Tuesday, January 21, 2014

Old Oak (A Samael Clone)

I first tried Avery Samaels a few years back at a Avery beer dinner hosted by Small Bar's Scott Blair  and Adam Avery. The beer was paired with the dessert course and it just totally blew me away. I had tried a numb rod Barleywines but most have a strong hop bite. Samaels is a barley wine without the hops. It is sweet, but not cloyingly sweet. It is aged on both raw oak and toasted oak, so I think that the oak balances out the sweetness really well. It is an amazing beer and that night when I tried it, I went home and built a home-brew recipe. I have wanted to brew this beer since that first taste, but I just haven't gotten around to doing it…until yesterday. I decided to make a 3 gallon batch because it is supposed to finish at around 14% abv. I plan on aging this beer on a combination  of raw oak chips and medium toasted oak cubes. I am also planning to bottle this beer instead of kegging it because a 14% beer is a little too big to be on tap. I also figure this beer will age really well. I named it Old Oak because it is simply an Old Ale aged on Oak.

Recipe: US-2 Row, Golden Promise, Crystal 120 and brown sugar. Fuggles @60 and @20, White labs British Ale Yeast.

Saison Rustique

When I first heard the Bruery was making a beer called 7 Grain Saison I got excited. I figured it would be an amber hued beer with a nice malt background, and some spice from the addition of rye. When I tried it, it was hay colored, and very light, crisp and extremely refreshing. To me it seemed much more like a lager than a 7 Grain Saison. Either way this beer got me thinking. Saison's are a old style and were possibly brewed in a very rustic manner, with a malt bill of what the farmhouse brewery had on hand from the harvest, what ever hops they could get and a yeast strain with a rustic and wild profile, most likely including brettanomyces. I started to create my own multi-grain saison, but instead of going the Bruery's direction with a clean and crisp beer, I wanted something that spoke more to the rustic farmhouse style many people associate with classic saisons.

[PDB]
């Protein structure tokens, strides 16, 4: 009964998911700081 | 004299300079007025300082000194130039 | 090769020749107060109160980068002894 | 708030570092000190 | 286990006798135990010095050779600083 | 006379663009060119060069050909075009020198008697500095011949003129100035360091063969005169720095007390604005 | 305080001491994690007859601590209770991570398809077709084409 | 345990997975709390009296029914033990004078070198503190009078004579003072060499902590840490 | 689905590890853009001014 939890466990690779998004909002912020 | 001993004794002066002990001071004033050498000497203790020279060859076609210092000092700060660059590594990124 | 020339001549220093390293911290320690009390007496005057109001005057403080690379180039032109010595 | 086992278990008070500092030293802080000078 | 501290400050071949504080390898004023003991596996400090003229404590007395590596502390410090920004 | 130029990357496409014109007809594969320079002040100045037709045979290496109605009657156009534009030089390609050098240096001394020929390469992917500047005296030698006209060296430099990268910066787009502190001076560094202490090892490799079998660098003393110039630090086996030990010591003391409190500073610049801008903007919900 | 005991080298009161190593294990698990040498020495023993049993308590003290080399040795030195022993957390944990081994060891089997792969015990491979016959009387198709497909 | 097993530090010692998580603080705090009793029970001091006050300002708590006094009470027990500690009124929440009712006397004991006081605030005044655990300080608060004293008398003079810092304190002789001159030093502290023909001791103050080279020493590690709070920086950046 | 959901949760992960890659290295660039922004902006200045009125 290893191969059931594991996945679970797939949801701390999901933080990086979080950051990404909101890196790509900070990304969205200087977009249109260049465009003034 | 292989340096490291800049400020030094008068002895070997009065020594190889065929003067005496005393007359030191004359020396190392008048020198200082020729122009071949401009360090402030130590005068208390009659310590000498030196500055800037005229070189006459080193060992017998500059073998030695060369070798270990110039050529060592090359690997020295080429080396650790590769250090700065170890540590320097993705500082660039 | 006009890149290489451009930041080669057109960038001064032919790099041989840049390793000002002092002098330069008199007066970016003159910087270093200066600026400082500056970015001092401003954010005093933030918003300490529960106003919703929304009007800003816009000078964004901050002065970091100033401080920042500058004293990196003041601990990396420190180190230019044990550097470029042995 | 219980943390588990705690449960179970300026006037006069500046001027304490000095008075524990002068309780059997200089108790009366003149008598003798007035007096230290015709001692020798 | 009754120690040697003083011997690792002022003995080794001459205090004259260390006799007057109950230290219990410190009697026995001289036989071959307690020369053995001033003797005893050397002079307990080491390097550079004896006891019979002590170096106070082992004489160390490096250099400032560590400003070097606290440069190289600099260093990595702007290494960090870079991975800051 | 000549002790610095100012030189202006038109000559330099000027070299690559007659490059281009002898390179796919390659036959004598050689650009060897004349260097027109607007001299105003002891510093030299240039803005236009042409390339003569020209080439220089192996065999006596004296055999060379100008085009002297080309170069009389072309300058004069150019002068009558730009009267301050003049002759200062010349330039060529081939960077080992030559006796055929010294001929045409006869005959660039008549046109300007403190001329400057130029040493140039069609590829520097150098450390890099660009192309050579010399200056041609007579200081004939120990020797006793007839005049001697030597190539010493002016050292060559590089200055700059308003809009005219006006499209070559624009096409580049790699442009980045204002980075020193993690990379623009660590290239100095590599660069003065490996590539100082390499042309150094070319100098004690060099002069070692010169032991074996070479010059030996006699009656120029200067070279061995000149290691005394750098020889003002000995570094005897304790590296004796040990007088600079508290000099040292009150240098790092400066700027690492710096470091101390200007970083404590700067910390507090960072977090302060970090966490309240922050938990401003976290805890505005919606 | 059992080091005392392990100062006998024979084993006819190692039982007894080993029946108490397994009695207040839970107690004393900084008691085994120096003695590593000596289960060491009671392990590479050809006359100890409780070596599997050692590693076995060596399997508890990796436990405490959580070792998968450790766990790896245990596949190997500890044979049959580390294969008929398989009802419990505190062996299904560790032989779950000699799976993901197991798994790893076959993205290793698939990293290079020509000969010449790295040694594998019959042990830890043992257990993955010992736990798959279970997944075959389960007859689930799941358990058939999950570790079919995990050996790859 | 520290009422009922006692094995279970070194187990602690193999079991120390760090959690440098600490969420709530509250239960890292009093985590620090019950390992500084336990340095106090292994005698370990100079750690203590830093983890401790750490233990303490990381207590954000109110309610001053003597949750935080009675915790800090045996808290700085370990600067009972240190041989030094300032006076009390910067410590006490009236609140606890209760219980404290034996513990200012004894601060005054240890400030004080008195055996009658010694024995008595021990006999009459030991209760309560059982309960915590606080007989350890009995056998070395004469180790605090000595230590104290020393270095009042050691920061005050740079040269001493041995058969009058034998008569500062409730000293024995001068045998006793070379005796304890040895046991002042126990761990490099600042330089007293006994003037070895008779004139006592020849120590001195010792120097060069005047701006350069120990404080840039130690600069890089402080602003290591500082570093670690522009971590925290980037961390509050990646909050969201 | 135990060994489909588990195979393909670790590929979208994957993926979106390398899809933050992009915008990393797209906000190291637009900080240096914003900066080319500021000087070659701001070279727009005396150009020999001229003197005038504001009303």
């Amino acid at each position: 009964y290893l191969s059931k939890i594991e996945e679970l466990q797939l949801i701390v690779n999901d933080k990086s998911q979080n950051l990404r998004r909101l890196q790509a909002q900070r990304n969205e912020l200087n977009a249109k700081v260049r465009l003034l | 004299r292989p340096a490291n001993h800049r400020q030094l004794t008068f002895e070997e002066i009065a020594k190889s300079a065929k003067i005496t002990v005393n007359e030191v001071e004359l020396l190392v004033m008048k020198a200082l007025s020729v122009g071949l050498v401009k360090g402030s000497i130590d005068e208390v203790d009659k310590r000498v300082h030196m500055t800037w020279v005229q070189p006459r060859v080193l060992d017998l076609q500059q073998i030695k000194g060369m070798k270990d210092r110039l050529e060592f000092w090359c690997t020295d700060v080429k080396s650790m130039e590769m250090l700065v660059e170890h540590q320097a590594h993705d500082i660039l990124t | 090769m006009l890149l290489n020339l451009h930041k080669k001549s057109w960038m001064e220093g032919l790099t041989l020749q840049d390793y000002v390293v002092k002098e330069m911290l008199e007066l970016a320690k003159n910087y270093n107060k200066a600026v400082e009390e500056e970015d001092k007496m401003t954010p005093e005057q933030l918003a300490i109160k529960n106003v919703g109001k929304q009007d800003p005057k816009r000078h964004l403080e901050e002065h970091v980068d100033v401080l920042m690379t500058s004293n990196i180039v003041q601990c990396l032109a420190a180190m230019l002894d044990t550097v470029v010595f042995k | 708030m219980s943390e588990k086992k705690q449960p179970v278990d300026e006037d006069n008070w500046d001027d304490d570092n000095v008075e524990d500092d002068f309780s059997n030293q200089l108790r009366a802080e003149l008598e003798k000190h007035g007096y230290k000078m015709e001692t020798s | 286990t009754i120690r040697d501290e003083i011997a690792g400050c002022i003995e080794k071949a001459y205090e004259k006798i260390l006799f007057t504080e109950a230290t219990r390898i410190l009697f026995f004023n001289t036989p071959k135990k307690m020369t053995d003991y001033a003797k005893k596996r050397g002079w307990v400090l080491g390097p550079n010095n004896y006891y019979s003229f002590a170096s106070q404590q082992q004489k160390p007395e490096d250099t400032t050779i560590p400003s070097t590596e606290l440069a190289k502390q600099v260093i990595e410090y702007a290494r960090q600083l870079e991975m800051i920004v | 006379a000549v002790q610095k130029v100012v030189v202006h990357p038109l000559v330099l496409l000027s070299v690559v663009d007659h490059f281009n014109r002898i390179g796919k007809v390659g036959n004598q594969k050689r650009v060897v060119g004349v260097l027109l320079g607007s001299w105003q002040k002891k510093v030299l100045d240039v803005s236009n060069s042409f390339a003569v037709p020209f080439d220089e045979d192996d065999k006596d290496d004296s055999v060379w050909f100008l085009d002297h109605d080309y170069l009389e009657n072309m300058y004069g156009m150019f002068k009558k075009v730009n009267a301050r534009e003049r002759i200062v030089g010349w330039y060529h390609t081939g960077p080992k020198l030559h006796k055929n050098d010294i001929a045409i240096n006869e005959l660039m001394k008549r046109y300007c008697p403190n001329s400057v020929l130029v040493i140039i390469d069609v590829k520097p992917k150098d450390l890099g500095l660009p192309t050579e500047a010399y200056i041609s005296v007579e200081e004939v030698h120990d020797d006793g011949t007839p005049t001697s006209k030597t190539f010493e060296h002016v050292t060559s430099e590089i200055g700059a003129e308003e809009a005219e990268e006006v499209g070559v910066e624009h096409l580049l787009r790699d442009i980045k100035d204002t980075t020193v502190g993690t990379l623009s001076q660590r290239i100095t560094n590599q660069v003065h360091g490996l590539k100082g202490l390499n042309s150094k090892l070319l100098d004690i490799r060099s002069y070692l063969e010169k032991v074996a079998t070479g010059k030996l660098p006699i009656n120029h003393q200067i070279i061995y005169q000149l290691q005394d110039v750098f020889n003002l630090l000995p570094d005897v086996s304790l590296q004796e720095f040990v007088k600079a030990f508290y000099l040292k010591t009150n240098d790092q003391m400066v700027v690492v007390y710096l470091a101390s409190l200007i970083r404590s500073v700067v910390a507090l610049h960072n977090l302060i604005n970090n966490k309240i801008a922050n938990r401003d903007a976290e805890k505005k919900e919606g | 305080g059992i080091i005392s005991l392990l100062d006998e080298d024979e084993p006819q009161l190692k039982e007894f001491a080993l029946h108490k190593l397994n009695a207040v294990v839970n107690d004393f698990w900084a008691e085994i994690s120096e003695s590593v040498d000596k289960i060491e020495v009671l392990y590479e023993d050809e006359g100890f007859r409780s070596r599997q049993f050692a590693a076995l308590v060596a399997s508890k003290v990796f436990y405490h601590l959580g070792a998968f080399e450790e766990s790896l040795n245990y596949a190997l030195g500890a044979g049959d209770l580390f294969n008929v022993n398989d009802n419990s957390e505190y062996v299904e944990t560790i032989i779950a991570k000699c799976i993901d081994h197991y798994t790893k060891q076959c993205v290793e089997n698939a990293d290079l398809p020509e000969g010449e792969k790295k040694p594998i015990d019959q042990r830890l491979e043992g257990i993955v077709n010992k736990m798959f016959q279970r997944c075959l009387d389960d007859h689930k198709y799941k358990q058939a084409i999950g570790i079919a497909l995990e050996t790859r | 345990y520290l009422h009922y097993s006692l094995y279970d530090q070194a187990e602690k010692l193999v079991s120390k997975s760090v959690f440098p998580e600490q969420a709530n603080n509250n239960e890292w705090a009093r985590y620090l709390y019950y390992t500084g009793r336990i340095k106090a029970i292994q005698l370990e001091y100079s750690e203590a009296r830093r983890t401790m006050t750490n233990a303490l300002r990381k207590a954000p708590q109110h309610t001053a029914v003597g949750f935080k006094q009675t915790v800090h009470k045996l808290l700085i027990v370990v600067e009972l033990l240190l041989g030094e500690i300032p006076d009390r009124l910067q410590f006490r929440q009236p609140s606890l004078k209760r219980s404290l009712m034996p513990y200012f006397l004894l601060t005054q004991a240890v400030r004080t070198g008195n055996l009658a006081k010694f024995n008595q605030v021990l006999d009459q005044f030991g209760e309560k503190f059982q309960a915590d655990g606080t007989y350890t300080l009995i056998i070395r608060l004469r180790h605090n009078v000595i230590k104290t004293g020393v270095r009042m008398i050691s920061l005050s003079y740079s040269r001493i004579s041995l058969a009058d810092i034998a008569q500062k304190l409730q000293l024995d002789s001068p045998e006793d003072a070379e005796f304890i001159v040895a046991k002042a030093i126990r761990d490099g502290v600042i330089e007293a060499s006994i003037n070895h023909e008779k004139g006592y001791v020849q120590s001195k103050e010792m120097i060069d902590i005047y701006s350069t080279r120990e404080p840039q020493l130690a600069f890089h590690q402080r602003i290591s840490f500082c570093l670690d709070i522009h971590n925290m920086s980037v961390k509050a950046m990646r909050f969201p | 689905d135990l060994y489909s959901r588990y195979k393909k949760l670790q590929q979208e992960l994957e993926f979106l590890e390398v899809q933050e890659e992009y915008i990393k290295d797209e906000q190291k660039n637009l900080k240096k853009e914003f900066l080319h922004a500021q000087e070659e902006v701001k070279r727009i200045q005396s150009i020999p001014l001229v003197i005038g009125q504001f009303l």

I wanted to include multiple grains, but not make a hot mess of a beer. I started with 2 row, honey malt and then start adding the "other grains".  I then added red wheat, rye malt, flaked rye, Simpsons golden naked oats, flake corn, and brown sugar. I thought about adding some flaked rice, but decided against it based on the flavor of the other grains and how they would probably overshadow the rice. This was also the first beer I have ever used rice hulls on, Because I had so many flaked grains, I wanted to ensure a stuck- less mash.  I did not go very hop forward in this beer which is not my usual approach to saisons, a beer I think really go well with big late American hop additions. I used a more traditional hop, but it will still have a hop presence. I also wanted to use a fun, wild, rustic yeast that had some funk as well as traditional saison flavor profile. I had good luck last year with my Spring Saison and with my Citrus Saison so I decided to use the American Farmhouse Strain again.

The beer came out much darker than Beer Alchemy and I expected. I am not sure why it came out so much darker that expected. Maybe the rye malt gave it some extra color??

Recipe: US-2 Row, Honey malt, Rye malt, Falked Rye, Red Wheat, Flaked Corn, Simpsons Golden Naked Oats, Brown Sugar, Fuggle Hops @60, @20 and @ flameout and WLP American Farmhouse Ale Yeast.

Monday, January 20, 2014

Milk Chocolate Orange Stout

For my work holiday party I made a Milk Chocolate Orange Stout. I wanted something that reminded everyone of the holidays and I had a bunch of great oranges that needed to be used. I went with a Milk Stout Base and added cocoa powder, quartered oranges in the boil, orange zest, and Gran Marnier soaked oak cubes. I had a shirt window in which to brew, age, keg and serve this beer, so when I tasted it a few days prior to serving, I thought it needed some extra chocolate and orange flavor, so I added an additional can of cocoa powder to the keg as well as some orange zest on the sack that also held the Gran Marnier soaked oak cubes. The oak and zest were great, the cocoa powder became a muddy mess, although it tasted great.

The beer was a hit and I felt I got pretty close to nailing the chocolate orange. However, next time I will bump up the chocolate malts to have the base beer really create the chocolate flavor, so I don't create a muddy mess.

Recipe: US-2 Row, White Wheat, Pale Chocolate Malt, Crystal 120, Roasted Barley, and lactose sugar. Oranges, orange zest, cocoa powder, Gran Marnier oak cubes, Amarillo at 60min, 20 min and Saf Ale US05.